By Jennifer Bell, Downtown Manager, City of Winchester | From Main Street Story of the Week | July 29, 2016 |
In Winchester, Virginia, one woman’s vision and commitment to downtown’s revitalization created an innovative community space for the Creative Class. The Bright Center
, 38,000 square-feet of creative mixed-use development completely funded by private investment, houses offices for 20 businesses and organizations, the Bright Buzz for entrepreneurs, and the Bright Box for entertainment. It is the kind of project Main Street directors want in their downtown: a creative reuse of an old building into a contributing mixed-use development fostering entrepreneurs and an entertainment venue drawing hundreds of people downtown weekly. It stands as a bright example for others to follow.
, has been welcoming people with warm hospitality for over 250 years, serving as the cultural and business hub of the region. Winchester is a city famous for the 90-year-old Shenandoah Apple Blossom Festival, home of Patsy Cline, Admiral Byrd and Daniel Morgan, and as the city which changed hands over 70 times during the Civil War due to its strategic location. Old Town Winchester has seen the ups and downs of a typical Main Street Community. Once the bustling heart of the city, it became a victim of suburban sprawl. Town leaders in the 1970s changed the main street into a pedestrian mall in an attempt to stop the loss and compete with the new shopping malls. While this slowed the loss of businesses to suburban locations, eventually Winchester’s historic downtown saw a decline in customers and an alarming increase in vacancy. Throughout this change, Winchester remained committed to preserving the historic downtown and the character of the community. This dedication to preservation is why the historic district includes beautiful buildings from the late 1700s, 1800s and 1900s, offering a charming authenticity for how the Old Town began and evolved as a commercial hub for the Northern Shenandoah Valley over the last two and half centuries.
In the middle of the charming historic downtown stands the Bright Center, as the name suggest, a brightly colored innovation created from an old Leggetts Department Store, comprised of three conjoined historic buildings. The brilliantly colored Bright Center, created in 2005 by Marilyn Finnemore, stands in great contrast to more traditional neighboring buildings, including the 1840s Old Courthouse building across the street, yet fits in perfectly both in concept and design. From the minute you see the burst of color, you know something exciting is going on there and you are drawn in to find out more.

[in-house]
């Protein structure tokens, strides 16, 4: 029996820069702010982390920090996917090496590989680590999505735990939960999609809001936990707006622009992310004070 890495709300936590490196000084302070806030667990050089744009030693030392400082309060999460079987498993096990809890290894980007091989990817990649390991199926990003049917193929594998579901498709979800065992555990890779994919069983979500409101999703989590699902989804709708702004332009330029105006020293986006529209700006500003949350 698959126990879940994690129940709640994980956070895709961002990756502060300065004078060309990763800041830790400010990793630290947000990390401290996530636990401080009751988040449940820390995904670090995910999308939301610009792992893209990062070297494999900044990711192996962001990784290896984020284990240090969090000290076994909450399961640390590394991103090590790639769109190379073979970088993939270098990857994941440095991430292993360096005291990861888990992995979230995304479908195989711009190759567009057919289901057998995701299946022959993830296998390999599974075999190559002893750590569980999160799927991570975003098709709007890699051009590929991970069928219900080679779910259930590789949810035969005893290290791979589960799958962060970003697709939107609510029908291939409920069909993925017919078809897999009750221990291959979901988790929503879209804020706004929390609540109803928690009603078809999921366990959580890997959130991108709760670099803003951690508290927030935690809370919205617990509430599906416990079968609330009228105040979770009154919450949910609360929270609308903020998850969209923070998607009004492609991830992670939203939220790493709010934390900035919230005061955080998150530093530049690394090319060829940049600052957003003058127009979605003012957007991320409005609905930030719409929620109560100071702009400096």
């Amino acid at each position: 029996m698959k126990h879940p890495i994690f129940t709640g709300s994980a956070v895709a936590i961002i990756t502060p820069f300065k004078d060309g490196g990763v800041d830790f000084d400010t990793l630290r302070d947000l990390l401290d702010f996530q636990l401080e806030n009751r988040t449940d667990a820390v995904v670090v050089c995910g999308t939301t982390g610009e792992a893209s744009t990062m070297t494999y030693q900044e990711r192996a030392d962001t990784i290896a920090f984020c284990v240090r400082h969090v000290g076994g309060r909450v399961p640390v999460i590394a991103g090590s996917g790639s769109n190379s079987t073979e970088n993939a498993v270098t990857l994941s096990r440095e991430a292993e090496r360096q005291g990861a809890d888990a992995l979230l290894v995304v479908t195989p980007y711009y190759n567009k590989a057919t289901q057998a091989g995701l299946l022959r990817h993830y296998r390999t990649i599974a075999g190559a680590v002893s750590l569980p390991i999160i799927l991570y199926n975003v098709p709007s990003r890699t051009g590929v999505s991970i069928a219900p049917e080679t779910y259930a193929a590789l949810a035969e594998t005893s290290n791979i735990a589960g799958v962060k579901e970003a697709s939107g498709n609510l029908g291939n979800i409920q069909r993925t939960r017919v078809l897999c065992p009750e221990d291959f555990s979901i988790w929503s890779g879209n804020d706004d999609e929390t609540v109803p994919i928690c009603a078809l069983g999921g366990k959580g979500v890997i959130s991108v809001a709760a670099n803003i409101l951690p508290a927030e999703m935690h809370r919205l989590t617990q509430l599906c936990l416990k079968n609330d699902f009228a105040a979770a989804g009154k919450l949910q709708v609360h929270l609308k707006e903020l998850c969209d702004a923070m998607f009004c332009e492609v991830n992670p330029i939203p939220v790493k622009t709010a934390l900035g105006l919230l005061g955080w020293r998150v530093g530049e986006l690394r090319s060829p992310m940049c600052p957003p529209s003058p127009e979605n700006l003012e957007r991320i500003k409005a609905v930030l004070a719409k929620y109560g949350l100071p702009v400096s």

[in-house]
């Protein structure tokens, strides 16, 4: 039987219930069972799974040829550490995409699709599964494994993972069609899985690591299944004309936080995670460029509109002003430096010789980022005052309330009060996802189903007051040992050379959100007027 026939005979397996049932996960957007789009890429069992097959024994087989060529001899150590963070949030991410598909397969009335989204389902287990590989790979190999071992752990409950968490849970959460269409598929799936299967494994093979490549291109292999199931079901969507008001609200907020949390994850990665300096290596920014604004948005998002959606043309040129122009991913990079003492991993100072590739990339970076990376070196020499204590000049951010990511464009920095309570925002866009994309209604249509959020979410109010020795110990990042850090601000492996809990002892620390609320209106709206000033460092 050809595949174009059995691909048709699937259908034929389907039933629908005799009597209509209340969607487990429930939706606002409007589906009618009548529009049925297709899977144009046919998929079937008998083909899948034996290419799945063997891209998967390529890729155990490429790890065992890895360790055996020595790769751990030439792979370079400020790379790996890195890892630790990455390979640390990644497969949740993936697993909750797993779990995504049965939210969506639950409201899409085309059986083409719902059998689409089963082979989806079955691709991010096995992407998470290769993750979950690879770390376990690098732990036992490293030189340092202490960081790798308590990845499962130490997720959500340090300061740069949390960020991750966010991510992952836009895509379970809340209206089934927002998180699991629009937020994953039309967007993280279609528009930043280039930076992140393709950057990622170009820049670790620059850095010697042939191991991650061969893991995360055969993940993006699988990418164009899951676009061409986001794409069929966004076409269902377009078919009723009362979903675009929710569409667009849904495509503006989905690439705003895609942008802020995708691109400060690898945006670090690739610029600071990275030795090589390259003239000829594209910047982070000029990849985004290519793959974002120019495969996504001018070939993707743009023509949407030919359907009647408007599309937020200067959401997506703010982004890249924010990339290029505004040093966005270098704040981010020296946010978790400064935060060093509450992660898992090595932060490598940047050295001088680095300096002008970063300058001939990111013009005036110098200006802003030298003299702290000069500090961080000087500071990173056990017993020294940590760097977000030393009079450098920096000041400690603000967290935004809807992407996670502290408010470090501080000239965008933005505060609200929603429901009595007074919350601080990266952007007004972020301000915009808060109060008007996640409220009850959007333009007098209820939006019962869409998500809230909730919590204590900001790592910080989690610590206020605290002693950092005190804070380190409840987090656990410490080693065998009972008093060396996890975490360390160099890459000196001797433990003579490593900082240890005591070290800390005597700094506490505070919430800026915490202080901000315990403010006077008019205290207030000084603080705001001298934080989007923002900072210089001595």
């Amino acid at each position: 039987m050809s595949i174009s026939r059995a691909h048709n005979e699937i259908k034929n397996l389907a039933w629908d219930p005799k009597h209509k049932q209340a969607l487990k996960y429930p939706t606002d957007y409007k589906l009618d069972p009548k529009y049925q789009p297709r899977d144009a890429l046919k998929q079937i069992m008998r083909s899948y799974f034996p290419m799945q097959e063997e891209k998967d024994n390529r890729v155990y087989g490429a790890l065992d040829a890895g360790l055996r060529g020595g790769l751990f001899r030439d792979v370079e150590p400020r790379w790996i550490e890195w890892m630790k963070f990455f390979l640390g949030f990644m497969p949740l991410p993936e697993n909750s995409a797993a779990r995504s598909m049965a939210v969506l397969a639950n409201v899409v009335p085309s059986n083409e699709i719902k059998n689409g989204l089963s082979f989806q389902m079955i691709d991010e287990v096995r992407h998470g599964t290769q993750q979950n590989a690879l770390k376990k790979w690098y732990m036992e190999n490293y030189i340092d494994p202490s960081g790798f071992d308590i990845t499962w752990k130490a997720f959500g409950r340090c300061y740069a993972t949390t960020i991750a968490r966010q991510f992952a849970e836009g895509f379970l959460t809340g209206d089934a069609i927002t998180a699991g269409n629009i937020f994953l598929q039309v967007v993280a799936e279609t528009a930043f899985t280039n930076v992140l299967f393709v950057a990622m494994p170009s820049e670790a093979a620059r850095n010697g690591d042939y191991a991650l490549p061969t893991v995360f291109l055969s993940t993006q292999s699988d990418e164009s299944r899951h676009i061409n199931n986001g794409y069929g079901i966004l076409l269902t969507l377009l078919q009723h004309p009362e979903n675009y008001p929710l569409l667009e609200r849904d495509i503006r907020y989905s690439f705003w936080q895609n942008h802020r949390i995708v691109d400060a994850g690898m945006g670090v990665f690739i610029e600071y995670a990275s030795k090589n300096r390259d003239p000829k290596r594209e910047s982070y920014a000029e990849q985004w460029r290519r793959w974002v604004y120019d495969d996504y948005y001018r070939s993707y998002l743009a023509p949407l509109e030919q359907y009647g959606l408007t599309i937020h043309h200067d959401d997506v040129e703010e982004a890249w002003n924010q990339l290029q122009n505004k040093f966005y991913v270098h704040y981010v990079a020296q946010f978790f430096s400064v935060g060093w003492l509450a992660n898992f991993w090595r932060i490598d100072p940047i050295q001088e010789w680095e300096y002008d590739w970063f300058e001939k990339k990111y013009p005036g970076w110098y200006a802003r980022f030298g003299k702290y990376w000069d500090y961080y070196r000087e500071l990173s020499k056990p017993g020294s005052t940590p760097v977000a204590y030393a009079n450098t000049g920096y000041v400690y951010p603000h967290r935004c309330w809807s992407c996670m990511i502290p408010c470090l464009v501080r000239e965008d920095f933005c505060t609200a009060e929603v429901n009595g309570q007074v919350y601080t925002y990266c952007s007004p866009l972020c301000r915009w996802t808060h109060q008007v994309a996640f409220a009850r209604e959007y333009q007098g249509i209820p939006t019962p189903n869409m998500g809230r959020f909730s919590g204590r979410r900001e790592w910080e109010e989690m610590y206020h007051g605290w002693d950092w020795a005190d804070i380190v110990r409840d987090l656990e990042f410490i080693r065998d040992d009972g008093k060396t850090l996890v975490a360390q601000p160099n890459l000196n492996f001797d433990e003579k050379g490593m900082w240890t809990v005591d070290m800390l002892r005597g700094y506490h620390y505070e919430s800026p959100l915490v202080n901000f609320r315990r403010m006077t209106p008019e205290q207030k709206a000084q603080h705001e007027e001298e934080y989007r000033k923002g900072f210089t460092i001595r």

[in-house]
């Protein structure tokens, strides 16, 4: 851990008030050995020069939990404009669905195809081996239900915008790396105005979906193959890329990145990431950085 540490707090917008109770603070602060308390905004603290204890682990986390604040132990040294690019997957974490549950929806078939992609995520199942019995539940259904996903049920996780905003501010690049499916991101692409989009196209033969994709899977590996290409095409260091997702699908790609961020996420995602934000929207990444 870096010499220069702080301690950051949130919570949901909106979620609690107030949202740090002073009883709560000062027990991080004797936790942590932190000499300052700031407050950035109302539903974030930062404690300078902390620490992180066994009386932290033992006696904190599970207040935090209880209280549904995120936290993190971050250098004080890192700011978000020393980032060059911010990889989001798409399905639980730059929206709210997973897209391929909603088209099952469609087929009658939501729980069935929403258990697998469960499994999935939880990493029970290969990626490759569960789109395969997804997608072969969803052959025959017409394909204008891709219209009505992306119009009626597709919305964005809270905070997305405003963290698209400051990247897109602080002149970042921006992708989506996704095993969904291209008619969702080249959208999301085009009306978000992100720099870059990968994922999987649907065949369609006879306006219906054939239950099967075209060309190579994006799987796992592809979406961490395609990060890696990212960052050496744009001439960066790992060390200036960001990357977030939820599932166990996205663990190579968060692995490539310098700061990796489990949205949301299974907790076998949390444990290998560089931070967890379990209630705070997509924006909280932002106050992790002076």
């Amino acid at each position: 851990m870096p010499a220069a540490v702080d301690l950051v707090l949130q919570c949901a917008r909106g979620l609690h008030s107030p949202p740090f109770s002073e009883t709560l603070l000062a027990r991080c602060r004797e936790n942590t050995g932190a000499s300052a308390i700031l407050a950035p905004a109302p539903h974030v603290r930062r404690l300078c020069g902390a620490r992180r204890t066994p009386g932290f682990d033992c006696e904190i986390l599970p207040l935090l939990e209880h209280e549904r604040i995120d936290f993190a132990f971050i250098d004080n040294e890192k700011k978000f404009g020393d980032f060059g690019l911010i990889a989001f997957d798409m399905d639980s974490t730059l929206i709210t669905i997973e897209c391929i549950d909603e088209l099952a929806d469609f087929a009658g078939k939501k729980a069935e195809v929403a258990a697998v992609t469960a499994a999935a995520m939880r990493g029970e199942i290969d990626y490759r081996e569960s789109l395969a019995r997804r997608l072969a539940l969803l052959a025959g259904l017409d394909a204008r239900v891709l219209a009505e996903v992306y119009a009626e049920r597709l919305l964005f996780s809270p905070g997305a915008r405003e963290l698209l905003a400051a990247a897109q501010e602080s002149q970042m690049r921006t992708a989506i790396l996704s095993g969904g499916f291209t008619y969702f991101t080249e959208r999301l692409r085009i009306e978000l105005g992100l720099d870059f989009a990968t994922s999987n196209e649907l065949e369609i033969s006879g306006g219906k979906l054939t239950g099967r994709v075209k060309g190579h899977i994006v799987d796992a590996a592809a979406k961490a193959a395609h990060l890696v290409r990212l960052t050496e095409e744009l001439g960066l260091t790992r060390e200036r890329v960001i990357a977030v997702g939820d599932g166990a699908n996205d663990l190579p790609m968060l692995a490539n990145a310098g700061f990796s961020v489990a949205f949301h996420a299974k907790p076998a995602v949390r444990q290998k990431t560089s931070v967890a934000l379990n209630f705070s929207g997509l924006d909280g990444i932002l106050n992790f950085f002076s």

Marilyn Finnemore and husband Aldo Bello began the Bright Center as individuals interested in city revitalization. Neither is a native of Winchester, neither maintains an official residence in Winchester, but both passionately love Winchester and the way they feel when they commute here on the weekends from their home in the Washington, D.C. metro area. When Marilyn first visited Winchester, she said it reminded her of her home in Western New York. However, Winchester possessed all the advantages needed to be successful: charming architecture, a sense of place, a strong community fabric, proximity to major highways and outdoor recreation, and a walkable downtown. She resolved to build the Bright Center as her legacy to smart city planning and purchased the three-building complex, which at that time was vacant except for one small retail shop. She wanted to “make it sustainable, have a heck of a good time and do something good for the community.” From her vision came:
The Bright Center
The Bright Center houses an assortment of office space ranging in size and type. Within this one center you can visit a doctor, attend an exercise class, shop for Himalayan handicrafts and have your website redesigned. The three internally-connected buildings house technology companies as well as an office for the local Small Business Development Center. Occupants range in size from one employee to over a dozen with an emphasis on nurturing Creative Class tenants, which Marilyn sees as the future for Old Town Winchester. Marilyn was determined to “build a community of creatives, where everyone knows each other, and to build the kind of space she would want to work.” The Bright Center has served to incubate new businesses. Three of the businesses housed in the Bright Center later expanded and opened new retail locations in vacant downtown buildings.
Bright Buzz for Entrepreneurs